On the Waterfront – February 2019

Crew Safe After Dumping Day Vessel Sinking

The opening day of lobster season unfortunately did not go without incident.

The four-person crew of the Charlene A. escaped injury after the lobster boat sank on dumping day in early December. The crew members were rescued by another lobster vessel.

The Charlene A. began taking on water about 1.5 kilometres off Hacketts Cove, N.S., shortly after leaving the wharf at 7 a.m. The crew turned around and started heading back to port, but the vessel sank 300 to 400 metres offshore.

The vessel was later recovered, towed to shore and lifted out of the water.

CPTPP Kicks Off for Canada

On December 30, the Comprehensive and Progressive Agreement for Trans-Pacific Partnership (CPTPP) entered into force for six countries: Canada, Australia, Japan, Mexico, New Zealand and Singapore.

The agreement formalizes a trading bloc between 11 countries that combined represents 13.4 per cent of global GDP, almost $14 trillion (USD) in economic activity and includes almost 500 million consumers. Also included amongst its membership are, Brunei Darussalam, Chile, Malaysia, Peru and Vietnam. As the CPTPP is implemented, tariffs will be eliminated or reduced on a wide range of Canadian agrifood exports, including: seafood, meat, grains, pulses, maple syrup, wines and spirits.

The initial six countries implemented their first round of tariff cuts on December 30, however, on January 1, 2019, Australia, Canada, Mexico, New Zealand and Singapore will implement a second round of tariff cuts (Japan’s second tariff cut will take place on April 1, 2019).

On January 14, 2019, the CPTPP will enter into force between Canada and Vietnam. Canadian exporters will immediately benefit from Vietnam’s first and second phase of tariff cuts.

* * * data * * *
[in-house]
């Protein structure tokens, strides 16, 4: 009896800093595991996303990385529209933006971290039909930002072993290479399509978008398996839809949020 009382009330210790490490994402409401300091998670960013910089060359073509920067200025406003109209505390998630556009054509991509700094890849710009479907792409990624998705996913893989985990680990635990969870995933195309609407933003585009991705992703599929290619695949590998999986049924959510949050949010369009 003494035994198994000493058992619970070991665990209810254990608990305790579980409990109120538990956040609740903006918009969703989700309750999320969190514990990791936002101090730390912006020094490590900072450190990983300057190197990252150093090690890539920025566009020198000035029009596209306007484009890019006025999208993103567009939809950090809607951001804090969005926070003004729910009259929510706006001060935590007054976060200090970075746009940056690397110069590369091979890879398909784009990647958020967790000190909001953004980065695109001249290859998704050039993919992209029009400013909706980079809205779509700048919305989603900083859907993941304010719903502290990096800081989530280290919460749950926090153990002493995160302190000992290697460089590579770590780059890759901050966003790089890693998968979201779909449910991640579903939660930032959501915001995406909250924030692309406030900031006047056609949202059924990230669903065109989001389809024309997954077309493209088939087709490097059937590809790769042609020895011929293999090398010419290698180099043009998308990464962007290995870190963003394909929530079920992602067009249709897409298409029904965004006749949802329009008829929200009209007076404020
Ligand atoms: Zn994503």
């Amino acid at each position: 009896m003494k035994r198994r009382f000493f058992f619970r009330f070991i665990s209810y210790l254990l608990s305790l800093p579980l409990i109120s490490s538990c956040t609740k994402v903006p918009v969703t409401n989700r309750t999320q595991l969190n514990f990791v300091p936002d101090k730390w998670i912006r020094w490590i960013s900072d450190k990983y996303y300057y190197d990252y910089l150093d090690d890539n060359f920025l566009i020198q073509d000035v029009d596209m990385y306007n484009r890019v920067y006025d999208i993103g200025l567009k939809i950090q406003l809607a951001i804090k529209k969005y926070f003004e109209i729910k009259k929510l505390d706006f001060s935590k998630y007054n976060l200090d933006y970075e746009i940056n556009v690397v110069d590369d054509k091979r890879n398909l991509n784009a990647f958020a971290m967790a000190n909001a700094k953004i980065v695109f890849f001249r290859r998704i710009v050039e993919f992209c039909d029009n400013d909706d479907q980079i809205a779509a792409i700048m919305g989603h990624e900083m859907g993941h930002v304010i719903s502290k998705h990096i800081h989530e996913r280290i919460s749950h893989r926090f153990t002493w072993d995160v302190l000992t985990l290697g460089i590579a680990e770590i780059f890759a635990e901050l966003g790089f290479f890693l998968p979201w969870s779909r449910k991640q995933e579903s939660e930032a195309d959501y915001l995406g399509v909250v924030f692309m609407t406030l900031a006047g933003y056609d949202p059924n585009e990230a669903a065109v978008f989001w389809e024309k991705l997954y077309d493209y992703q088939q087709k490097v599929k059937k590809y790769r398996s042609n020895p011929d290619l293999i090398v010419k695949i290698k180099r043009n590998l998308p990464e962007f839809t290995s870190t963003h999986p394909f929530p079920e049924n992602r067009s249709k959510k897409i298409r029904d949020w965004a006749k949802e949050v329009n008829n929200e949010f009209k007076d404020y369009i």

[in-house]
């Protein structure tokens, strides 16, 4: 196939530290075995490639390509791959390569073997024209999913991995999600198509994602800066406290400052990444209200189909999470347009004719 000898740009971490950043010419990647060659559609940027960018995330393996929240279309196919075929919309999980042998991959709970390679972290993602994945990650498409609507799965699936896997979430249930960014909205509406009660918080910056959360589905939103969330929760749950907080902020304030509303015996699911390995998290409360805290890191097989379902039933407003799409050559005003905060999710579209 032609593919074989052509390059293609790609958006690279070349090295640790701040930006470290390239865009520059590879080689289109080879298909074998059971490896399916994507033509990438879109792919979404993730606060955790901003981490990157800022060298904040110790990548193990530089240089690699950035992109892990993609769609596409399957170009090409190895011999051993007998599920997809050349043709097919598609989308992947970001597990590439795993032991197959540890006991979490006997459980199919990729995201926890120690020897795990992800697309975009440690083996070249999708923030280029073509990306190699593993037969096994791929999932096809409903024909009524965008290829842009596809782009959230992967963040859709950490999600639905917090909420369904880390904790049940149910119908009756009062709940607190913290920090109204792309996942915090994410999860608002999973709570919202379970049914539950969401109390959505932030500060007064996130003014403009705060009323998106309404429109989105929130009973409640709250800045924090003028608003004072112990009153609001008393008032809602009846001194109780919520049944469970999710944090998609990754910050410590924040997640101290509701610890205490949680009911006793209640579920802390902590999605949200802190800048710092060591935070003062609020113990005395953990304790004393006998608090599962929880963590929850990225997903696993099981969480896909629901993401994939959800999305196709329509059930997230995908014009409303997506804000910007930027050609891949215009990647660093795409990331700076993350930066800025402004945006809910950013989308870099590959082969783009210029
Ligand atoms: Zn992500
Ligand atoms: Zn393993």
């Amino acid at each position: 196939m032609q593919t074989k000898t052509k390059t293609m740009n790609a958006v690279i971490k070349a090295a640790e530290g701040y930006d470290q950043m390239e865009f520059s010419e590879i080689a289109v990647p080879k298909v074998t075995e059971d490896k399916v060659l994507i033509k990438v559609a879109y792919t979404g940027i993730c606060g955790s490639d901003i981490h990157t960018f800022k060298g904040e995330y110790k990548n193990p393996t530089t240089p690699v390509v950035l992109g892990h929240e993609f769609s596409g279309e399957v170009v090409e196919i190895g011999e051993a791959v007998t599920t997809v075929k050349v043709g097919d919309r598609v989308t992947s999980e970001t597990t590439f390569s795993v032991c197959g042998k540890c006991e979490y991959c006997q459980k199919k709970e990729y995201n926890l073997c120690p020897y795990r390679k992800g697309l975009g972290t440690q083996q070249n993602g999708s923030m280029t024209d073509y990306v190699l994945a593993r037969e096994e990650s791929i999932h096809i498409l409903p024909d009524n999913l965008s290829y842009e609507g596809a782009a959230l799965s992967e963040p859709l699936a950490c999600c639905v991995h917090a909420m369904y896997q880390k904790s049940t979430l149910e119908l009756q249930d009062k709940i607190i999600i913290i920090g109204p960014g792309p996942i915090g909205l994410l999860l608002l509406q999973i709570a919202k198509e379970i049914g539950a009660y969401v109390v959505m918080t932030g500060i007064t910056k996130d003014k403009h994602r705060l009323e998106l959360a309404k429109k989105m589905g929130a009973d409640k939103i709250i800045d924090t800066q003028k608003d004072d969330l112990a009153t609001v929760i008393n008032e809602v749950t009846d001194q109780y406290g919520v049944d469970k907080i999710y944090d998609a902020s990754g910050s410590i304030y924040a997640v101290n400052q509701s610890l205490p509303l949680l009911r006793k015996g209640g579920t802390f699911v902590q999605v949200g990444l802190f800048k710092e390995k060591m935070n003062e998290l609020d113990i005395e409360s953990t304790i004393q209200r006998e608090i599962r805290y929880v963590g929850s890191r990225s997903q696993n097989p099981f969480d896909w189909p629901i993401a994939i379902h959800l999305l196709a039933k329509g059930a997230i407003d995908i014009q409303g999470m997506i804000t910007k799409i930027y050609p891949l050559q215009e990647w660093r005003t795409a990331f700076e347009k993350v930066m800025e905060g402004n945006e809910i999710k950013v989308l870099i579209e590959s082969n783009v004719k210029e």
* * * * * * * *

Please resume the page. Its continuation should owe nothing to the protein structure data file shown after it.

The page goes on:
U.S. Bill Proposed to Expand Nighttime Fishing in ‘Gray Zone’

A bill to expand nighttime lobster fishing in the “gray zone” between Maine and New Brunswick is aimed at allowing Maine lobster fishermen to monitor their traps at night.

The Quoddy Tides reported that state Rep. Will Tuell of East Machias submitted the bill, which would allow nighttime fishing from Labor Day to Memorial Day, at the request of a group of Cutler, Maine fishermen.

Maine fishermen are currently allowed to fish at night from Nov. 1 through Memorial Day and Canadians can fish at night through the proposed period. Cutler fisherman Brian Cates told the newspaper that Maine fishermen are finding their gear hauled and lobsters taken from their traps. But Brian Guptill, president of the Grand Manan Fishermen’s Association, said people likely act poorly on both sides of the border.

The gray zone is a disputed 277-square miles of sea around Machias Seal Island at the mouth of the Bay of Fundy. The island is a 20-acre rock about 10 miles from the Maine coast and 12 miles from Grand Manan Island, which is part of New Brunswick.

Updated N.S. Loan Board Regulations Announced

New changes announced in early December will make it easier for Nova Scotia harvesters, producers and members of the fishing and aquaculture industries to grow their businesses.

“Fishing and aquaculture are the backbone of the province, providing good paying jobs and economic benefits for those living in our coastal communities,” said Education and Early Childhood Development Minister Zach Churchill, on behalf of Fisheries and Aquaculture Minister Keith Colwell.

“The board has helped members of the industries buy new licences, finance or build new boats and buy new equipment, and we want it to continue to offer support for many years to come.”

The changes will streamline processes, which supports government’s goal of reducing regulatory burden on Nova Scotia’s businesses.

The new regulations offer:

  • reduced loan approval wait times through increasing lending limits from $1 million to $5 million
  • expanded financing to include loans for quota and other fishing and seafood related activities
  • reduced interest rates
  • open and closed specific term loans, variable interest rates and an increased amortization term from 20 to 30 years
  • loan prepayment

The board has supported the fisheries and aquaculture in Nova Scotia for more than 80 years. Financing is available to clients who are likely to succeed and provides reasonable rates for people in the industries to finance their business.

Aquaculture Report Findings Released